In the year A.D. 70, the new Roman emperor, Vespasian, sent his son Titus and four legions of soldiers to bring the rebellious city of Jerusalem to submission. The Romans set up their main camp west of the city and a secondary camp on the Mount of Olives. After breaking through two outer walls of Jerusalem, the Romans launched an attack on Antonia Fortress and Herod’s palace. On August 6, A.D. 70, Temple activities ceased. The Temple was destroyed by fire on August 28. According to the Jewish historian Josephus more than a million Jews perished in the Roman assault on the city. Survivors were taken captive to be sold as slaves and the city of Jerusalem was leveled.
There were three roads out of Jerusalem in A.D. 70.
One led to Masada, where a band of Jewish zealots continued their resistance against Rome for three years. When they realized that their capture was imminent, the 960 defenders of the fortress took their own lives rather than be enslaved by the Romans. For these zealots, the destruction of Jerusalem and the Temple meant that they could no longer live as Jewish people. Suicide seemed to be the only alternative.
But there was another way. The other road from Jerusalem led down to the coastal town of Yavneh. This was the city that a Galilean rabbi named Yohanan ben Zakkai entered when he escaped from the Roman siege of Jerusalem around A.D. 68. When the Jerusalem Temple was destroyed in A.D. 70, Yohanan was deep into the study of Scripture, trying to determine how to live as a Jew in a situation where there was no Temple, no altar, and no sacrifice.
In the years that followed. Yohanan ben Zakkai led a movement to modify and update Judaism. A verse that shed light on his way was Hosea 6:6, where God declares, ‘For I desired mercy, and not sacrifice; and the knowledge of God more than burnt offerings.’ Accordingly, it is believed by many Jews that God no longer desires blood sacrifices for sin but accepts in their place acts of repentance, charity, prayer, and fasting.
Another way of thinking about the problem of sin and the absence of blood sacrifice is reflected in an answer given by Rabbi Rose to a question he was asked on the Day of Atonement. A group of Christian seminary students was visiting a Shabbat service at Temple Beth Israel, a Reform synagogue in Portland, Oregon. ... After the Shabbat service had concluded, Rabbi Rose met with the students and offered to answer questions. After a time, one student raised the ultimate question for Jewish people. ‘How can you celebrate a Day of Atonement when there is no altar or sacrifice for the sins of the people of Israel?’ The rabbi paused. True, there was no altar. True, there was no sacrifice. What was the rabbi’s solution to the problem of sin? Rabbi Rose responded with a rhetorical question, ‘What is sin?’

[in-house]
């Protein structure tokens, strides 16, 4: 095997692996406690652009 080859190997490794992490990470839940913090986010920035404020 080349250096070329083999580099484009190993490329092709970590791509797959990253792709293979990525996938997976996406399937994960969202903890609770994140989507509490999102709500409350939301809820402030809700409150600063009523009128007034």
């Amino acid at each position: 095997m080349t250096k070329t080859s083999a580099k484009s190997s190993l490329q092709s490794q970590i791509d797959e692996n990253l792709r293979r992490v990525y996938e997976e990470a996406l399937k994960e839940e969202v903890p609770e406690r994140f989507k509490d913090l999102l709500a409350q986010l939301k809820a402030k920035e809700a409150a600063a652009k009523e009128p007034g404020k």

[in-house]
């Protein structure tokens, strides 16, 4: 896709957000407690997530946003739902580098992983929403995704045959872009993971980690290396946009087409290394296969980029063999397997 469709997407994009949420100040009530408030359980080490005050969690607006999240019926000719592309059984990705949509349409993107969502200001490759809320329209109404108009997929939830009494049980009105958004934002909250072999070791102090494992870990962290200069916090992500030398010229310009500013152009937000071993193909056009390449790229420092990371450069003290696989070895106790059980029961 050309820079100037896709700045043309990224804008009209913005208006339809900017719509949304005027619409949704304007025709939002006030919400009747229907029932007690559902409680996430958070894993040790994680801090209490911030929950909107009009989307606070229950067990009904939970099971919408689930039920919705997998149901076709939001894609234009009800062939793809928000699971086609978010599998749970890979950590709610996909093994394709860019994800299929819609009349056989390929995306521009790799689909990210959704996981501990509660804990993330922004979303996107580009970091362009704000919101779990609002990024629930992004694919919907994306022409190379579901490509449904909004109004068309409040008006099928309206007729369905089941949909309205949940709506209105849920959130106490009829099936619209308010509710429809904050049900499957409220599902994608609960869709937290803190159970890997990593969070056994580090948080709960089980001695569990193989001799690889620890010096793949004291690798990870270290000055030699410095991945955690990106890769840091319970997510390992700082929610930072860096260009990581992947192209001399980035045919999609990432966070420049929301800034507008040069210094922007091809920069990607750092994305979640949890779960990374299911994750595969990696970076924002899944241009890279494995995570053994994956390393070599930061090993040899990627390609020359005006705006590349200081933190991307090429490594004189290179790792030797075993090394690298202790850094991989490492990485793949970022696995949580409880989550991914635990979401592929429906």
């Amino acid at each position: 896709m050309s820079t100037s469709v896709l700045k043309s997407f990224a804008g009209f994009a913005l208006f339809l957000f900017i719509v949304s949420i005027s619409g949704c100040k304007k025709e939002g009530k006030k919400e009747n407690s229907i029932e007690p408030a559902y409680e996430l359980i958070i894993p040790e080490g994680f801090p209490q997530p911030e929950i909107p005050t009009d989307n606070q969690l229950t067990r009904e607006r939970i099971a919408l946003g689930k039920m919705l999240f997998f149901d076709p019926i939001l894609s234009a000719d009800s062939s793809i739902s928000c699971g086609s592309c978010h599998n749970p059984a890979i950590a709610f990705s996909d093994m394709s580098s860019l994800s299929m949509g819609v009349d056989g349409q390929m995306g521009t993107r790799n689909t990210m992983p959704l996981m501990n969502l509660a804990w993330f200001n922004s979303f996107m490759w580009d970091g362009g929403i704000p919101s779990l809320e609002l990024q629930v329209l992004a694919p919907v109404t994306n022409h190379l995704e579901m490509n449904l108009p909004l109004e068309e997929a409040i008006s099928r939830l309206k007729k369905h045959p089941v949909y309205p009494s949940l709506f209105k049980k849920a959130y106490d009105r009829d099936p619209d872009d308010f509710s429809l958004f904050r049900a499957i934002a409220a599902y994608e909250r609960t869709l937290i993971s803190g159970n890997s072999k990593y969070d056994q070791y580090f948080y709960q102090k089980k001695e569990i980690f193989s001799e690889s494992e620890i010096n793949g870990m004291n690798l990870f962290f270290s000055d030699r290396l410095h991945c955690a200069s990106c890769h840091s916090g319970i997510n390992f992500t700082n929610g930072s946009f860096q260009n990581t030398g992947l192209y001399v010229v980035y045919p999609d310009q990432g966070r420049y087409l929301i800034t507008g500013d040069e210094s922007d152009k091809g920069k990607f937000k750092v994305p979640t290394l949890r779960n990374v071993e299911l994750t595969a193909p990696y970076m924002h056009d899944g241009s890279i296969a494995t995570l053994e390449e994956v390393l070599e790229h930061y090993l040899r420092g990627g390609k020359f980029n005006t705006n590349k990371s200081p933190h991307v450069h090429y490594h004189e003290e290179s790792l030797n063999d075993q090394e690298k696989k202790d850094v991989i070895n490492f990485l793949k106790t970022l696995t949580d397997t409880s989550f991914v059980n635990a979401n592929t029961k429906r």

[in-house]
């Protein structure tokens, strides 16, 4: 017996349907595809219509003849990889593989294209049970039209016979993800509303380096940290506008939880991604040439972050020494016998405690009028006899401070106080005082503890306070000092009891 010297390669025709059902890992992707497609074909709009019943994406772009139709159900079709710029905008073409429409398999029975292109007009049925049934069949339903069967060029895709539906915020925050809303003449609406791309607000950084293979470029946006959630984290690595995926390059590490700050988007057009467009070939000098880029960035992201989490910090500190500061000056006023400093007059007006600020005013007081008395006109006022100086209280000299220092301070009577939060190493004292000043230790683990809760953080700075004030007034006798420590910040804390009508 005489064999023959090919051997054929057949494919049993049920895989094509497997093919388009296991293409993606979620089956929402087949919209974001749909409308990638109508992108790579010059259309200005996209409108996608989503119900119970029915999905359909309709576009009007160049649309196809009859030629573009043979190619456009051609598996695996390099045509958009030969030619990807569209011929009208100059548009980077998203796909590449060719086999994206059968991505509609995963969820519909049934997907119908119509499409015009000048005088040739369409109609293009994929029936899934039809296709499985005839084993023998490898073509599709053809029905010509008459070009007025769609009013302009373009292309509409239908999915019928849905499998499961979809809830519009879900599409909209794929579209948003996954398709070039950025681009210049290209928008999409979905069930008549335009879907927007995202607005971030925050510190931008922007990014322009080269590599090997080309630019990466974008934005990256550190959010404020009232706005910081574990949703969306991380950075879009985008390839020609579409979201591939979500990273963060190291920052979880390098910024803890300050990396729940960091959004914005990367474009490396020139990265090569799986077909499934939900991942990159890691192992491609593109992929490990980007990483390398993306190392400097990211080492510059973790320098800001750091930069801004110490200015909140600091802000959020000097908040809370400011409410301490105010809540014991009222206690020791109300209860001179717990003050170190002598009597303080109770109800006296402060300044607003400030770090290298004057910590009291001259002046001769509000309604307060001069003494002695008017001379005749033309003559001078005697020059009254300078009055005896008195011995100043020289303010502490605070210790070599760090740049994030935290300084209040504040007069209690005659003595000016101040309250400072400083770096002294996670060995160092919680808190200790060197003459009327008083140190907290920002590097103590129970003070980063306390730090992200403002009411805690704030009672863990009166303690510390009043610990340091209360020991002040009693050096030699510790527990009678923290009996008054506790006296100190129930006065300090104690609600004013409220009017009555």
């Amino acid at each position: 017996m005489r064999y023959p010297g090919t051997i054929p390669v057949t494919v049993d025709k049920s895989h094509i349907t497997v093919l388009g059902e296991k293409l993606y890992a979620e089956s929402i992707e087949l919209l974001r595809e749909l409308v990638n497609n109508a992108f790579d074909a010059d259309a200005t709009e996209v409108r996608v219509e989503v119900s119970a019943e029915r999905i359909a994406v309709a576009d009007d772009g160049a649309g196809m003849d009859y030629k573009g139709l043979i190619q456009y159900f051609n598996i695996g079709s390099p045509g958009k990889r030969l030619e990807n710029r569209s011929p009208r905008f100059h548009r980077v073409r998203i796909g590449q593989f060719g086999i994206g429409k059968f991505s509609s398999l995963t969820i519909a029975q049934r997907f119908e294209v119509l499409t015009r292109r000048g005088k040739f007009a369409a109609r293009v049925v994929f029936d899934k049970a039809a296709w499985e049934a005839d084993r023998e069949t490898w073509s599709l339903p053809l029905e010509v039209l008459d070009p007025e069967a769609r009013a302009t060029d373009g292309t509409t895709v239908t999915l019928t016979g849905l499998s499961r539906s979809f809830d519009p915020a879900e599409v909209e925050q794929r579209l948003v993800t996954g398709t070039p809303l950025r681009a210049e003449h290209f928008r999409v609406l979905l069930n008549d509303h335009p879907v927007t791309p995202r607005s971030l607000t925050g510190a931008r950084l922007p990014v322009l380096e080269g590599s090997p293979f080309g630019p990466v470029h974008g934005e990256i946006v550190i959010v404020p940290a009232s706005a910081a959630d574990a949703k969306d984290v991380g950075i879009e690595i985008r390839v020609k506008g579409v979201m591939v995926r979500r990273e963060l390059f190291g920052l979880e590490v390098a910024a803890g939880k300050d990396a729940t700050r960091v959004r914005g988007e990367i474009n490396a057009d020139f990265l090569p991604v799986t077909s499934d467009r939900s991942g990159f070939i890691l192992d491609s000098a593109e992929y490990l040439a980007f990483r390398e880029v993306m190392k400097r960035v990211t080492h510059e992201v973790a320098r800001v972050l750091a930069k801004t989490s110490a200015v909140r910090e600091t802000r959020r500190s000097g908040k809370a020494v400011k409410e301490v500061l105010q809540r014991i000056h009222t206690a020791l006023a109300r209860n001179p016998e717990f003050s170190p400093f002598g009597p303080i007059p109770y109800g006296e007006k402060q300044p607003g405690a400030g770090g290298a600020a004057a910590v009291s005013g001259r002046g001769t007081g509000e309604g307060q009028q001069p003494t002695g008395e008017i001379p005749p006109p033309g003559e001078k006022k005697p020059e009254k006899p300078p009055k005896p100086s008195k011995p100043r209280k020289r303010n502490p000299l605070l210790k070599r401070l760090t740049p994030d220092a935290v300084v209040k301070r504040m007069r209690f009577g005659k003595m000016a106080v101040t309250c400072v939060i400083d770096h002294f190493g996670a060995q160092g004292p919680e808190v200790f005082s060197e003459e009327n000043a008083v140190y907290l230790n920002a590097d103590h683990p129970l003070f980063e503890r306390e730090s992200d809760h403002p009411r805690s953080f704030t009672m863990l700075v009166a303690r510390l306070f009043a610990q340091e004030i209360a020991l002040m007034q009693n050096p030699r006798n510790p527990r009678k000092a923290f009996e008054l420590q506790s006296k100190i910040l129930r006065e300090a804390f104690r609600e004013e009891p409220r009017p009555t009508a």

It was obvious from his question that since he had no solution to the problem of sin, he had done away with the concept of sin. ‘What is sin?’ In the thinking of this rabbi, sin does not exist. ...
Yohanan ben Zakkai died in A.D. 80. In his last hours, his disciples found him weeping out loud. They asked him, ‘Why are you weeping?’ He said to them:
‘Verily, I go to appear before the King of Kings of Kings, the Holy One, blessed be He, whose anger, if He should be angry with me, is of this world, and the world to come, and whom I cannot appease with words or bribe with money! Moreover I have before me two roads, one to Paradise and one to Gehenna, and I know not whether he will sentence me to Gehenna or admit me to Paradise. Should I not weep?’ [quoted by Jacob Neusner, First-Century Judaism in Crisis, Nashville: Abingdon, 1975, p. 199]
Yohanan died not knowing whether his chosen pathway would lead him to heaven or hell.
There was another road that led from Jerusalem in the first century. It was the road traveled by a well-known rabbi who was a contemporary of Yohanan. He is known to us as the apostle Paul. As he approached the end of his life, he wrote his student Timothy these words:
‘For I am now ready to be offered, and the time of my departure is at hand. I have fought a good fight, I have finished my course, I have kept the faith: Henceforth there is laid up for me a crown of righteousness, which the Lord, the righteous judge, shall give me at that day: and not to me only, but unto all them also that love his appearing’ (2 Timothy 4:6-8).
What a difference when you compare these words with the last words of Yohanan ben Zakkai. The acceptance of Jesus’ sacrifice makes all the difference in how death was viewed by these two men. It will make all the difference for you.
If you have not recognized that Jesus died for you, respond to His love and accept His redemptive work--a redemption that was anticipated by the old-covenant sacrifices and will be joyfully commemorated in the kingdom.
-- The previous is excerpted from John Schmitt and J. Carl Laney, Messiah’s Coming Temple: Ezekiel’s Prophetic Vision of the Future Temple, Grand Rapids: Kregel, 1997, pp. 113, 114, 119, 120.
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